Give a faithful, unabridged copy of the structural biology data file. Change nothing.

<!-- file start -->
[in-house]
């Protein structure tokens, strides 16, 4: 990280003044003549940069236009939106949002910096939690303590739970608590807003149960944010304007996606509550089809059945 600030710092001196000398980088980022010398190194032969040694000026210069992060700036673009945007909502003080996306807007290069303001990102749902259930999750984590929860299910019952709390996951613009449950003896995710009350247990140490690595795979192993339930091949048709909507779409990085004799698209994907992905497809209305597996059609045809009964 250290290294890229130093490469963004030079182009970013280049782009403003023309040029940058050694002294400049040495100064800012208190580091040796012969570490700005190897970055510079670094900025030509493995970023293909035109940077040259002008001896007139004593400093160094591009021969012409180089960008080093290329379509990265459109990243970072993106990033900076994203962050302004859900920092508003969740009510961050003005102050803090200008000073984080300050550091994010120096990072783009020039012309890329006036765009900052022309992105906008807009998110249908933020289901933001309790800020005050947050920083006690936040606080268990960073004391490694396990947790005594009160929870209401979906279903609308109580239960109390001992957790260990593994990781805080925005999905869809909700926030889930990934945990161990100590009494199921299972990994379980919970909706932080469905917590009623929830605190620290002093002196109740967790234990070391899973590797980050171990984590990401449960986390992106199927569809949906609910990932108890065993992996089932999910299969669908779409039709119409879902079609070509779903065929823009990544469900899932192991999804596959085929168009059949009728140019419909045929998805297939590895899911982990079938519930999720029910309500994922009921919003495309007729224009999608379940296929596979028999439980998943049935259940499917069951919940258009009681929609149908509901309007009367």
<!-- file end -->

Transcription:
[in-house]
């Protein structure tokens, strides 16, 4: 990280003044003549940069236009939106949002910096939690303590739970608590807003149960944010304007996606509550089809059945 600030710092001196000398980088980022010398190194032969040694000026210069992060700036673009945007909502003080996306807007290069303001990102749902259930999750984590929860299910019952709390996951613009449950003896995710009350247990140490690595795979192993339930091949048709909507779409990085004799698209994907992905497809209305597996059609045809009964 250290290294890229130093490469963004030079182009970013280049782009403003023309040029940058050694002294400049040495100064800012208190580091040796012969570490700005190897970055510079670094900025030509493995970023293909035109940077040259002008001896007139004593400093160094591009021969012409180089960008080093290329379509990265459109990243970072993106990033900076994203962050302004859900920092508003969740009510961050003005102050803090200008000073984080300050550091994010120096990072783009020039012309890329006036765009900052022309992105906008807009998110249908933020289901933001309790800020005050947050920083006690936040606080268990960073004391490694396990947790005594009160929870209401979906279903609308109580239960109390001992957790260990593994990781805080925005999905869809909700926030889930990934945990161990100590009494199921299972990994379980919970909706932080469905917590009623929830605190620290002093002196109740967790234990070391899973590797980050171990984590990401449960986390992106199927569809949906609910990932108890065993992996089932999910299969669908779409039709119409879902079609070509779903065929823009990544469900899932192991999804596959085929168009059949009728140019419909045929998805297939590895899911982990079938519930999720029910309500994922009921919003495309007729224009999608379940296929596979028999439980998943049935259940499917069951919940258009009681929609149908509901309007009367």